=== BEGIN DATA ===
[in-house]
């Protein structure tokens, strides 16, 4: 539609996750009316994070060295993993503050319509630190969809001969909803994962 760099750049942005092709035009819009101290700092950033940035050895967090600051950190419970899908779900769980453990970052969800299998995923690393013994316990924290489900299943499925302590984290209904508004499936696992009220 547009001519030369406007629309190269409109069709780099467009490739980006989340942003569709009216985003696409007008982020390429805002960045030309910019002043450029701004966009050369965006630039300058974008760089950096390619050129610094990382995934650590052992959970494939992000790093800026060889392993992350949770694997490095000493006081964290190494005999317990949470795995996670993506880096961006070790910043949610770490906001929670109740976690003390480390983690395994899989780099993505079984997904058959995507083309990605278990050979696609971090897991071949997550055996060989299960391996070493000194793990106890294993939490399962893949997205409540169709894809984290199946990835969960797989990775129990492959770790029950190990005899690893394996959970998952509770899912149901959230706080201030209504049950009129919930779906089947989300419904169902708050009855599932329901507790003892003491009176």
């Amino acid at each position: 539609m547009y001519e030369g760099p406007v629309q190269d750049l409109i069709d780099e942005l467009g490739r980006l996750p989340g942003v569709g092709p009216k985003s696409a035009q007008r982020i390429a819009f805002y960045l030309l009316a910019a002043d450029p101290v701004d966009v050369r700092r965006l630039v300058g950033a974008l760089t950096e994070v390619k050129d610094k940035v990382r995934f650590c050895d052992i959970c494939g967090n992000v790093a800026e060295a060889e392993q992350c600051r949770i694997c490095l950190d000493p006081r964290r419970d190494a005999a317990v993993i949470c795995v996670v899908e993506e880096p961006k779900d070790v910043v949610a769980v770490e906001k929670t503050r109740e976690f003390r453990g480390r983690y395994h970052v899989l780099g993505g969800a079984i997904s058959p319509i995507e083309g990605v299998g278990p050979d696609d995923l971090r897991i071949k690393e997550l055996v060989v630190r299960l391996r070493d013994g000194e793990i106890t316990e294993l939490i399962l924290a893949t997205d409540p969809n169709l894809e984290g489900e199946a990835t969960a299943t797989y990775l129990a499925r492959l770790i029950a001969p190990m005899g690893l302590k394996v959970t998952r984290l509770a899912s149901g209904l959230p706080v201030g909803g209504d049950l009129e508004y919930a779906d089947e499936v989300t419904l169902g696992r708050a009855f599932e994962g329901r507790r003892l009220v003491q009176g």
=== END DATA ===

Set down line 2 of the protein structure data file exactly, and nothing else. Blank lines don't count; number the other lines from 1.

């Protein structure tokens, strides 16, 4: 539609996750009316994070060295993993503050319509630190969809001969909803994962 760099750049942005092709035009819009101290700092950033940035050895967090600051950190419970899908779900769980453990970052969800299998995923690393013994316990924290489900299943499925302590984290209904508004499936696992009220 547009001519030369406007629309190269409109069709780099467009490739980006989340942003569709009216985003696409007008982020390429805002960045030309910019002043450029701004966009050369965006630039300058974008760089950096390619050129610094990382995934650590052992959970494939992000790093800026060889392993992350949770694997490095000493006081964290190494005999317990949470795995996670993506880096961006070790910043949610770490906001929670109740976690003390480390983690395994899989780099993505079984997904058959995507083309990605278990050979696609971090897991071949997550055996060989299960391996070493000194793990106890294993939490399962893949997205409540169709894809984290199946990835969960797989990775129990492959770790029950190990005899690893394996959970998952509770899912149901959230706080201030209504049950009129919930779906089947989300419904169902708050009855599932329901507790003892003491009176």